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Driving KM behaviors and adoption through gamification

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Pitfalls

Be warned: Many gamification projects fall short because they take an overly simplistic approach and ignore the subtleties of game design and behavioral economics. In other words, you can't just slap points, badges and a leaderboard on an application and immediately expect to see long-term behavioral change.

"That's not gamification; it's pointsification," says Hsu. "Games are not merely a collection of elements—the mechanics of badges or points are not what make a game fun. Yet, people frequently focus on these mechanics as the key to engagement."

Games are fun, but building good games is neither simple nor straightforward. For every successful World of Warcraft, hundreds of flops were consigned to the virtual trashcan. The same holds true for gamification implementations. Indeed, Gartner predicts that, by 2014, 80 percent of current gamified applications will have failed because of poor design.

"Enduring engagement comes from the inherent benefits of effective collaboration, the meaningful choices in the system and the sense of accomplishment when you achieve something worthwhile," Kaukonen advises. "Start with those core principles and then decide, based on your objectives, which mechanics are the most appropriate to use—not the other way around."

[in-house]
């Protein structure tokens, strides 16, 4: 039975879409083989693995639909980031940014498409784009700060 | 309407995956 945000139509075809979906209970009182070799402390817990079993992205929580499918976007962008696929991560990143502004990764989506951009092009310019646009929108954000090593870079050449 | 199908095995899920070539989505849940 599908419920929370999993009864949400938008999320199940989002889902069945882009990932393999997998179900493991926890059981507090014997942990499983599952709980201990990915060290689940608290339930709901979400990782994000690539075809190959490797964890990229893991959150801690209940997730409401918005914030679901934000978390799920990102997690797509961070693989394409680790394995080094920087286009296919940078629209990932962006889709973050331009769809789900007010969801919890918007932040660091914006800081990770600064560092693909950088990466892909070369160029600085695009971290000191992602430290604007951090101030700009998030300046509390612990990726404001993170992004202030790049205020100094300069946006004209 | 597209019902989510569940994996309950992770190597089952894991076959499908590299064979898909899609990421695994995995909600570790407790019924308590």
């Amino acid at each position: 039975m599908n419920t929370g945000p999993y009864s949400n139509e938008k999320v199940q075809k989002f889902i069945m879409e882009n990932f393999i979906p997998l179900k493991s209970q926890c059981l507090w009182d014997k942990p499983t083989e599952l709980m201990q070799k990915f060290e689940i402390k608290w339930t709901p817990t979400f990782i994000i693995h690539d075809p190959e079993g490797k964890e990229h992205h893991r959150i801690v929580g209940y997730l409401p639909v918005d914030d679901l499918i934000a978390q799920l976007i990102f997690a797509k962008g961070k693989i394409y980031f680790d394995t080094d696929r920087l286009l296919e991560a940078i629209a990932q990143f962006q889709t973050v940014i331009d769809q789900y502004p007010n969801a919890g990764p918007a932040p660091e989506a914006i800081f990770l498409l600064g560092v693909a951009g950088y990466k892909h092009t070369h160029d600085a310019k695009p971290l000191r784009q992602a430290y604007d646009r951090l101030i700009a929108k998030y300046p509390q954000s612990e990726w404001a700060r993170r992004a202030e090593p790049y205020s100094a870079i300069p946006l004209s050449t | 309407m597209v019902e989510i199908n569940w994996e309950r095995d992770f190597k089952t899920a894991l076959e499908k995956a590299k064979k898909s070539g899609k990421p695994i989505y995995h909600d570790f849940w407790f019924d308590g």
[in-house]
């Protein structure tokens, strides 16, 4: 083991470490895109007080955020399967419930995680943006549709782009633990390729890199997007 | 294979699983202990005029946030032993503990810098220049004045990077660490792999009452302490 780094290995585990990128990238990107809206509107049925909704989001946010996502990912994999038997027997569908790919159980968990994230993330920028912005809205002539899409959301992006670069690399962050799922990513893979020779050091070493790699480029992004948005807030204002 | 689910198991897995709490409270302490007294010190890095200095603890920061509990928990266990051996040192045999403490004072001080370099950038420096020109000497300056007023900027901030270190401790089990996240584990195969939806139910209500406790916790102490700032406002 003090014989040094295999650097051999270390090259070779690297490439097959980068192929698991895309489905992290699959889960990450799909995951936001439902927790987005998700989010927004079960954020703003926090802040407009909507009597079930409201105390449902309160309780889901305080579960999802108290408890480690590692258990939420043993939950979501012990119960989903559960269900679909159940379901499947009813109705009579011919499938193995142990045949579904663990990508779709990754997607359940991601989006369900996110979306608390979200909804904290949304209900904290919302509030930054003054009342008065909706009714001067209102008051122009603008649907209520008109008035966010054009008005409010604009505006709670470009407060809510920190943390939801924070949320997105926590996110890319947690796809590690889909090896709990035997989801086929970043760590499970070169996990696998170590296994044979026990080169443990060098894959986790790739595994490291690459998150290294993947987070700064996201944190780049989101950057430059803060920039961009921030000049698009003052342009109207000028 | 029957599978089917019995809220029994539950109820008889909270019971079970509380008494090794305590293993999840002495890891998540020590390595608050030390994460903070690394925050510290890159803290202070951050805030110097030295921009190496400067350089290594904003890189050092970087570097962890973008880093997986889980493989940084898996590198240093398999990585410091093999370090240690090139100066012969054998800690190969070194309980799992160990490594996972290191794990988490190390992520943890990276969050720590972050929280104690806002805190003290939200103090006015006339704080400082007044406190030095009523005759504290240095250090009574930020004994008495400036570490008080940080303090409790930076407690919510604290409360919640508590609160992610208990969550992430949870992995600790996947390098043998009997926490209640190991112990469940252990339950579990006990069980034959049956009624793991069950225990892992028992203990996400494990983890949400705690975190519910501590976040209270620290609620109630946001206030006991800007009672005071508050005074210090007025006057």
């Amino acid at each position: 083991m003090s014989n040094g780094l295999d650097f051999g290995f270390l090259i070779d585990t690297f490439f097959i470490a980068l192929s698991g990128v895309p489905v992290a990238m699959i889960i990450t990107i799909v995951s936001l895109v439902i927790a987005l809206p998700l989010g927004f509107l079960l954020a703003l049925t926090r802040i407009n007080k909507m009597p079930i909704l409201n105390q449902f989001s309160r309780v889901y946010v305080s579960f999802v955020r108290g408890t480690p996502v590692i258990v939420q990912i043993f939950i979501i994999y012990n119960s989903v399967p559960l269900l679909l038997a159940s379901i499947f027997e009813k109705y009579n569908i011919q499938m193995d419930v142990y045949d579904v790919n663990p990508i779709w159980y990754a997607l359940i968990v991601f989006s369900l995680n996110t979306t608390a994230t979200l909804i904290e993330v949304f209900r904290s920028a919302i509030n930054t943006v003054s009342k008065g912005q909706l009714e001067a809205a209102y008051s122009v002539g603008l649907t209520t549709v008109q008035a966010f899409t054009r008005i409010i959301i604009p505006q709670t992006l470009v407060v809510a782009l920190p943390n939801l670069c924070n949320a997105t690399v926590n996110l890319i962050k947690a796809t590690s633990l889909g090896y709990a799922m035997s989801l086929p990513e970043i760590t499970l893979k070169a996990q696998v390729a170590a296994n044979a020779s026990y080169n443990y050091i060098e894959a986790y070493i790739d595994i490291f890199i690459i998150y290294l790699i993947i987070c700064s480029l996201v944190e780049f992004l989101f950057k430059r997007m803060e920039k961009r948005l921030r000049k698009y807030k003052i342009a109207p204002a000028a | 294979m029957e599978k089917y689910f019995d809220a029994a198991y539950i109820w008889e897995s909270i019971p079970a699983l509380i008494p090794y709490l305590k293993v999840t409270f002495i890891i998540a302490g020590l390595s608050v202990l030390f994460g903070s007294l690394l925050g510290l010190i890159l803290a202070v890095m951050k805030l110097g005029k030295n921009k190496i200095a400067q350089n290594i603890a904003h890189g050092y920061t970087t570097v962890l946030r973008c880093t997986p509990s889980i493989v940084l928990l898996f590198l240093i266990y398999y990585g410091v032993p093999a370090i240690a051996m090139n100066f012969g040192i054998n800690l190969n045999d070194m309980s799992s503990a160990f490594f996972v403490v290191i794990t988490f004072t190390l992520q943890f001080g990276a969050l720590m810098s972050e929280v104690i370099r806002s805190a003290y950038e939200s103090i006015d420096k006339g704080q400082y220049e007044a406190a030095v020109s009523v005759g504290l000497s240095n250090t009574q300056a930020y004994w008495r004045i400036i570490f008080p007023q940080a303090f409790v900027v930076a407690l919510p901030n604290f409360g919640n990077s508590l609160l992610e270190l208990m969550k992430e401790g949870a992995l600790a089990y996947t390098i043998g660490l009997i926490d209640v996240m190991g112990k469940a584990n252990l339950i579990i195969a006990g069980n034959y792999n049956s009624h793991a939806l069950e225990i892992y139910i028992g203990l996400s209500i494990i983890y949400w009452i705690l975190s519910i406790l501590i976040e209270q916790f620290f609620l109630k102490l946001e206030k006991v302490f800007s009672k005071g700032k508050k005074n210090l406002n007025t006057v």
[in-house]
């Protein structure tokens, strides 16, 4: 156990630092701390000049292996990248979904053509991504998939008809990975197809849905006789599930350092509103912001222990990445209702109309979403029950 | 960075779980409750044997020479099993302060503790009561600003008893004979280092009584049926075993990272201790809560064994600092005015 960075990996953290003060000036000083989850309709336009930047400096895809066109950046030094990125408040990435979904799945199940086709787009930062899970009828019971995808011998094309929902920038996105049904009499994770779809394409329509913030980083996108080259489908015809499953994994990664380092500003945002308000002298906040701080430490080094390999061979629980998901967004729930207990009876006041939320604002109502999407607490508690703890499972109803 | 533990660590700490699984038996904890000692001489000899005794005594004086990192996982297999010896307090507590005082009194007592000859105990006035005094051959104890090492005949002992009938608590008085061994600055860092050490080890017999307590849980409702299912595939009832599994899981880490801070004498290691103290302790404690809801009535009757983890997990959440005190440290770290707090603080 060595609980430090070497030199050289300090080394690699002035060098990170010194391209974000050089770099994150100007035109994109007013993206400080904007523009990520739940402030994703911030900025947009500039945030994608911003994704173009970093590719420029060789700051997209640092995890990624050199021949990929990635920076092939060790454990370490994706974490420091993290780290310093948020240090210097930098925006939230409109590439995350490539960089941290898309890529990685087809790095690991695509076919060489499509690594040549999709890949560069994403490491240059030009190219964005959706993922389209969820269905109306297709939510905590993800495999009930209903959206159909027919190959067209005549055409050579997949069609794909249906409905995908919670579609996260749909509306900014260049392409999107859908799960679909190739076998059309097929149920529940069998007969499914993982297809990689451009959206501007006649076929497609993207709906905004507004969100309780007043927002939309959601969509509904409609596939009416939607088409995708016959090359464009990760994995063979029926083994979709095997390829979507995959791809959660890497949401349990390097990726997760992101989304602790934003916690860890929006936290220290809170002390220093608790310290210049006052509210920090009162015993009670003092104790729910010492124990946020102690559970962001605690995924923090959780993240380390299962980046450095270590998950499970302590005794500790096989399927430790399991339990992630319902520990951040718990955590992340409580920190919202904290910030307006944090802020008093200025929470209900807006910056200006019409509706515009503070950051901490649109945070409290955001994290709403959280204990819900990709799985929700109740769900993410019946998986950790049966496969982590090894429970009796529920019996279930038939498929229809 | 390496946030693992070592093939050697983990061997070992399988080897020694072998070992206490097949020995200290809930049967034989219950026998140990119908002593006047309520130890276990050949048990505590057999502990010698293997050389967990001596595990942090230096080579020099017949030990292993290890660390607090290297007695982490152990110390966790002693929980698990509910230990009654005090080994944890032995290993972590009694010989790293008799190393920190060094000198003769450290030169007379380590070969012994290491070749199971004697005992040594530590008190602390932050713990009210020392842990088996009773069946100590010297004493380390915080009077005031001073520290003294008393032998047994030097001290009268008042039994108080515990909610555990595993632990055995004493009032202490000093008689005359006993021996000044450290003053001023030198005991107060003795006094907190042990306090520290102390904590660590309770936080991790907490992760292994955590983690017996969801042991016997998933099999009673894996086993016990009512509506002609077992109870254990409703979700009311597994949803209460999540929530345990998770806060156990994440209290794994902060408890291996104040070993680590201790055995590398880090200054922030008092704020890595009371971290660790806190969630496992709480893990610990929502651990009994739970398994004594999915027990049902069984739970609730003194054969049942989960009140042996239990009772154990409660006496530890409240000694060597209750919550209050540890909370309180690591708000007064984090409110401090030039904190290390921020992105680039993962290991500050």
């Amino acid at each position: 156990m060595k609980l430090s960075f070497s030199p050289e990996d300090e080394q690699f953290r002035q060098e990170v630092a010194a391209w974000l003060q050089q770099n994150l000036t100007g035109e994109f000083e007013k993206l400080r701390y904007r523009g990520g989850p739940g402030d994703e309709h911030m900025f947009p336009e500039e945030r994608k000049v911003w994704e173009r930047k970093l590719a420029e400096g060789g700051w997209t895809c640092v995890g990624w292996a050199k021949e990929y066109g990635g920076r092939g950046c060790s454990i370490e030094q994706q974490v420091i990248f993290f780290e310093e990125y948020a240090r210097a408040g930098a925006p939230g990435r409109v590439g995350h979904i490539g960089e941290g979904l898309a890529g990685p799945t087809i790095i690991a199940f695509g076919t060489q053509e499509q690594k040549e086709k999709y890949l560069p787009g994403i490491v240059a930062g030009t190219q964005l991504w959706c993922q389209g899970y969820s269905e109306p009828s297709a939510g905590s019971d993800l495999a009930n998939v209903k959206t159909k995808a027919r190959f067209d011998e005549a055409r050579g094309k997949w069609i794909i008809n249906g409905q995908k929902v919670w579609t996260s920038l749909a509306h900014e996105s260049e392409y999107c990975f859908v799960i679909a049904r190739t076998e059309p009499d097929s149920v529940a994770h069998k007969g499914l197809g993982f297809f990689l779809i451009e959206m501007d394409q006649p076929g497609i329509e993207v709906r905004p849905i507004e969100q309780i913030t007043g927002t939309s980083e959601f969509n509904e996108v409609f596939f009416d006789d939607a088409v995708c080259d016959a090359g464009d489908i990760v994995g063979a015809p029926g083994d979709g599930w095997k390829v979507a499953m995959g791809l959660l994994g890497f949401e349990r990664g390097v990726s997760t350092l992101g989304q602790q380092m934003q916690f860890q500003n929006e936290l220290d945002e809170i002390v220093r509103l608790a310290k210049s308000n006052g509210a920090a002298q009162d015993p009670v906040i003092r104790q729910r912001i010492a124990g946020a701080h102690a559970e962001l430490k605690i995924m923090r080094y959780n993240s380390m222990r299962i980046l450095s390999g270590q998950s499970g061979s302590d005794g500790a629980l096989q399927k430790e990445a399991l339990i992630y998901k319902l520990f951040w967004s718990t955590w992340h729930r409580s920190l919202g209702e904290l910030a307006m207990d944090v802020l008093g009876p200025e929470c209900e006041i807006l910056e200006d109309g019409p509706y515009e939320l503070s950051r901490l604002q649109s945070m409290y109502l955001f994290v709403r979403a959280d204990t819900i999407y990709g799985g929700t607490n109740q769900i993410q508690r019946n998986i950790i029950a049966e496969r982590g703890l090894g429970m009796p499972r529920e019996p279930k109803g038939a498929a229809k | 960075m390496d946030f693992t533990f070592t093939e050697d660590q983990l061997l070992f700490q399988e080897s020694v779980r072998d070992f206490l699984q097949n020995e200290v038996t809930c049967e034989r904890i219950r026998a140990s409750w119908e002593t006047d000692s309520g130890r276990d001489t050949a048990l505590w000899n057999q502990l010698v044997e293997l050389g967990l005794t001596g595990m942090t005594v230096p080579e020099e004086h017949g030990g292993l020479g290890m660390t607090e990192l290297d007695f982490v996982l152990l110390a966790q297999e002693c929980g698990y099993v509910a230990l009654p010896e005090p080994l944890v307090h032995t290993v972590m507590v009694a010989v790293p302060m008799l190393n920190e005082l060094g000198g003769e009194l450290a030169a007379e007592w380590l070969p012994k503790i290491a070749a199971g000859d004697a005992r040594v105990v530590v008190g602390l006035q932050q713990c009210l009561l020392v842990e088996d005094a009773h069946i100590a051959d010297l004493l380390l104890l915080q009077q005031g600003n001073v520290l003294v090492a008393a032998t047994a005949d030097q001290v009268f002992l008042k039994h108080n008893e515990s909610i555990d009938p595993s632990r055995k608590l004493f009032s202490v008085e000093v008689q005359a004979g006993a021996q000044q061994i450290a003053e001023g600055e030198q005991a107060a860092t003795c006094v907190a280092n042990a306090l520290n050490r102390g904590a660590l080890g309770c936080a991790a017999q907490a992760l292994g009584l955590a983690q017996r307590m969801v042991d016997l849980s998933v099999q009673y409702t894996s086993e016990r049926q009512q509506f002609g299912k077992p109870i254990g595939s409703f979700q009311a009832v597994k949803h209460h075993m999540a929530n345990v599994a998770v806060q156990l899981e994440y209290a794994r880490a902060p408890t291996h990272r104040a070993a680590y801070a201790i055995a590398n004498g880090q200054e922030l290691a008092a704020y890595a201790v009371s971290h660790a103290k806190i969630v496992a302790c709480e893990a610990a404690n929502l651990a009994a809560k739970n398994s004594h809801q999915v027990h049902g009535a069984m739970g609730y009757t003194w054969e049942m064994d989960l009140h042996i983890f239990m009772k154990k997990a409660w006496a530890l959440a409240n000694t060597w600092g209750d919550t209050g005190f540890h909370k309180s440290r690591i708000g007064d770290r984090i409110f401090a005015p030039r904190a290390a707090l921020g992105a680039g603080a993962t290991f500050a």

Another potential pitfall is not going back to basics—in this case, by making sure you're starting with a good KM program. Assuming gamification can magically transform a bad product into something engaging is a common error. "If your core product isn't compelling, gamification will probably only make things worse by irritating your audience," says Hsu.

By contrast, a well thought-out and sustainable approach to gamification offers significant potential to make collaboration fun and engaging. 

Gamification: practical tips


Don't lose sight of your objectives.

Start with your business objectives in terms of the outcomes you are trying to achieve; keep your eye on those objectives and validate them as you design, develop and implement your program.

Focus on behaviors, not activities.

It's very easy to get caught up in focusing exclusively on ‘activities'-and end up having people busy  doing ‘stuff.' Similar to objectives, keep a focus on the behaviors you want your people to adopt and identify activities that are  indicators of those behaviors.

Data is king.

From an execution perspective, you need to be able to capture, store and retrieve data. Without a way to quantify and measure it, you'll be stuck on first base for a long time.

Spread the recognition.

Don't be miserly and limit the number of people who can be recognized through your program. In addition, recognize people's efforts in a variety of meaningful ways.

People will game the system.

You will need to pay attention to people who want to ‘game' the system. Where possible, build in approaches to limit the ability of people to do so.

Start small and evolve.

Gamifying collaboration is not just something you build once. To arrive at a good end product, you need to be iterative, creating rough versions and play-testing continuously.

No silver bullet exists.

Gamification-like pretty much everything else—is not a silver bullet. Neither, however, is it just a fad. All the available evidence suggests that it can be leveraged further to embed the collaborative behaviors that go to make up a meaningful culture of collaboration and knowledge sharing across any organization.



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